Linguistics ‘Hall of Shame’ 31

October 27, 2013

31: JOSEPH JACOTOT

In 1818 Joseph Jacotot reportedly discovered – commencing from experiences using a bilingual (French/Flemish) text of Archbishop Fénelon’s novel Télémaque – that students can be effectively taught in languages which they do not know, and that they can be taught to read by illiterates (such as the parents of his own pupils). Jacotot believed that all people were already possessed of vast amounts of latent knowledge which a teacher had only to ‘bring out’ (and which individuals lacking a teacher could actually ‘bring out’ in themselves). Some of the methods which Jacotot employed under the rubric ‘ignorant schoolmaster’ do appear usable; but the anecdotal nature of the reports hinders assessment of the degree to which his stronger claims can be accepted.

For much more on Jacotot, see Jacques Rancière’s The Ignorant Schoolmaster: Five Lessons in Intellectual Emancipation (Kristin Ross trans.) (Stanford, CA, 1991).

More next time!

Mark

For my book Strange Linguistics, see:
http://linguistlist.org/pubs/books/get-book.cfm?BookID=64212

Copies are available through me at the author’s 50% discount, for EU 26.40 including postage to anywhere outside Germany. Please let me know if you’d like one, suggest means of payment (Paypal is possible) and provide your preferred postal address.

Advertisements

Linguistics ‘Hall of Shame’ 30

October 20, 2013

Hi again, everybody! ‘Hall Of Shame’ continues.

30: SUSAN B. MARTINEZ

Susan B. Martinez is unusual among advocates/users of blatantly non-standard methods in comparative historical linguistics in that she has a semi-relevant PhD (in Anthropology, from Columbia) and indeed a specialisation in ethnolinguistics. Perhaps she has never studied the specifically HISTORICAL aspects of the discipline, but even then her approach (nowadays typical only of untutored amateurs) is surprising. If she IS familiar with historical linguistics but REJECTS mainstream thinking on the methodology of the subject, she should state this openly and should ARGUE for her own position.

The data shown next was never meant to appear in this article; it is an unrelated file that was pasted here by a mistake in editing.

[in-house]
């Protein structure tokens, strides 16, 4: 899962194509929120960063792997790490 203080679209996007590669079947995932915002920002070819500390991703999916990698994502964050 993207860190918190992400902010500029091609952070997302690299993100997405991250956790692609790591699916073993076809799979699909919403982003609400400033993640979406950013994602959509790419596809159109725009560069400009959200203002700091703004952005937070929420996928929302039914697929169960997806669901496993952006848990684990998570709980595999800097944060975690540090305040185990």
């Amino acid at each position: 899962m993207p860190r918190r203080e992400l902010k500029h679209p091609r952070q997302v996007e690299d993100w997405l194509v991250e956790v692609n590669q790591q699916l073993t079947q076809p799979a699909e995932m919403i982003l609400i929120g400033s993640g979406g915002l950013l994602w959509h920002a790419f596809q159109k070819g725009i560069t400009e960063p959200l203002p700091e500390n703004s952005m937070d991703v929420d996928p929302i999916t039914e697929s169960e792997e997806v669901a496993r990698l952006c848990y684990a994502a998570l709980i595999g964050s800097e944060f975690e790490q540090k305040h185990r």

Martinez’s shift away from mainstream thought (on linguistic and other issues) seems to be connected with her discovery in 1981 of the ‘Oahspe Bible’ (one could usefully start at http://en.m.wikipedia.org/wiki/Oahspe:_A_New_Bible), a tome produced in 1882 by John Ballou Newbrough by way of automatic writing. This work represents itself as containing new revelations from ‘the Embassadors of the angel hosts of heaven prepared and revealed unto man in the name of Jehovih’. Much of the Oahspe material involves non-standard accounts of early human history. Martinez embraced these notions and they occupy a central place in her subsequent work, where there are many specific references to the Oahspe text as if it were historically authoritative

Oahspe itself contains some strange linguistic material: it is connected with ‘Mantong’ as promoted by Richard Shaver (see ‘Fringe Historical Linguistics 5’, this blog, 26 March 2012, and pp. 102-103 of my 2013 book Strange Linguistics as advertised below), and the text begins with a three-page glossary of ‘strange words used in this book’; these are a peculiar mixture of known words and phrases from English (such as angel) or other human languages (such as Abracadabra) – many of them re-defined in Oahspian terms – and unfamiliar words.